Wrongfully convicted man has a 'new perspective'

Alton Logan, who was wrongfully convicted of killing a Cook County corrections officer at a Chicago-area restaurant in 1983, spoke about his new book, “Justice Failed: How “Legal Ethics” Kept Me in Prison for 26 Years,” at Western Michigan University Cooley Law School’s Auburn Hills campus on May 22.

Logan, then 28, was sentenced to life in prison after being convicted of killing an off-duty Cook County corrections officer in a Chicago-area restaurant. What Logan didn’t know was that a man named Andrew Wilson had confessed to the crime. Wilson had confided his guilt to his attorneys, who did not come forward with the information for more than two decades due to attorney-client confidentiality. A signed affidavit containing Wilson’s confession had been hidden for years in a fireproof strong box in his
attorney’s home, keeping Logan behind bars. It wasn’t released until after Wilson’s death in November 2007.

Following additional hearings and witness testimony, Alton was released on bond in April 2008. He was 54. Alton was formally declared innocent on April 17, 2009, through a Certificate of Innocence issued by Judge Paul Biebel Jr.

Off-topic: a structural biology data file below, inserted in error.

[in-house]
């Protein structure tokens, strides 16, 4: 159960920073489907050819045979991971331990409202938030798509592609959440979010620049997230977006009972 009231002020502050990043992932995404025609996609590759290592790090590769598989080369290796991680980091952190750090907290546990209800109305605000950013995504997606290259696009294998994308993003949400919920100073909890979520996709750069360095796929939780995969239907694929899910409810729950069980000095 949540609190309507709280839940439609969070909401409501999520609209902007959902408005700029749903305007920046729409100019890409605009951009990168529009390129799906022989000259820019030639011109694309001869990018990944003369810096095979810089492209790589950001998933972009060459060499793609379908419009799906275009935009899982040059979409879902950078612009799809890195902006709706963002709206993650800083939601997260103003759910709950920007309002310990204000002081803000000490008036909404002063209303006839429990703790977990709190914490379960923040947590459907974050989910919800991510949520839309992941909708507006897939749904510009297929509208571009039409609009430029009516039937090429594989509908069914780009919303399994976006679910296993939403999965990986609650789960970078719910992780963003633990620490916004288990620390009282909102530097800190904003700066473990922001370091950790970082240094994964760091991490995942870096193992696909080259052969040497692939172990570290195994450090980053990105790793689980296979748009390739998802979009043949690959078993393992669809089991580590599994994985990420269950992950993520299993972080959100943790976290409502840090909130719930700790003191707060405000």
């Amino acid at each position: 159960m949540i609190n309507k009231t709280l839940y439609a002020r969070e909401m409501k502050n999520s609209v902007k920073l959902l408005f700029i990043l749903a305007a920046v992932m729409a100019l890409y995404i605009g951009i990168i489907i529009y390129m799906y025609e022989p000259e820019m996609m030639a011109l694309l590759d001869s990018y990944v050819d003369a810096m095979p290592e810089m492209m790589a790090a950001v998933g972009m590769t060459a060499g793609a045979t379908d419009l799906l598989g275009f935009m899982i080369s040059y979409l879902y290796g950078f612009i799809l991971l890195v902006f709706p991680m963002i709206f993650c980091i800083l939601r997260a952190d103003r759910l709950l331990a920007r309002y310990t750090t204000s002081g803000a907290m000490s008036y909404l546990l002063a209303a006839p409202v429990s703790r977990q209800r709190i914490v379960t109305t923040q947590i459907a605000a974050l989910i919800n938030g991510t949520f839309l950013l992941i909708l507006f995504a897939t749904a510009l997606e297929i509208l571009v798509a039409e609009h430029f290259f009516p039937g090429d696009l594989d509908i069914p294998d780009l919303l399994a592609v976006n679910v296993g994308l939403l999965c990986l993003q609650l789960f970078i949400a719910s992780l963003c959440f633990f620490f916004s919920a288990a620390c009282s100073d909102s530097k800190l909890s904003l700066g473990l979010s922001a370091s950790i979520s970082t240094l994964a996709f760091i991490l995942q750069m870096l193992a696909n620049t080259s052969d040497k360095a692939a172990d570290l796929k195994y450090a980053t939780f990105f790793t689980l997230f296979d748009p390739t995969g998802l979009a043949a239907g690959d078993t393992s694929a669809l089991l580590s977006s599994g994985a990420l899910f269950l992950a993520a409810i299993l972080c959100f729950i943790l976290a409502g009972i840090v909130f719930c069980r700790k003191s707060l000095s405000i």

During the WMU-Cooley event, Berl Falbaum, co-author of the book, and Harold Winston, Logan’s public defender, detailed the challenging legal proceedings of Logan’s case. They also explained the difficult choices Logan faced while incarcerated, including being unable to attend his mother’s funeral, having had to choose between 15 minutes with his mother, who was dying of breast cancer, or attending her funeral.

“If I could go back in time, I would make sure that everything happened to me from that time forward, didn’t happen,” Logan said. “I have a new perspective on life and I look at individuals more deeply.”

While in prison, Logan took courses in carpentry, electrical installation, typing, and earned his GED and associate of applied science certificate, as well as a certificate for building maintenance.

Logan, Winston, and Falbaum are advocating a change in the attorney-client confidentiality rule to permit lawyers to disclose confidential information to prevent wrongful incarceration.  Only two states, Alaska and Massachusetts, have provisions permitting lawyers to disclose confidential client information to prevent wrongful incarceration. Michigan is studying the issue.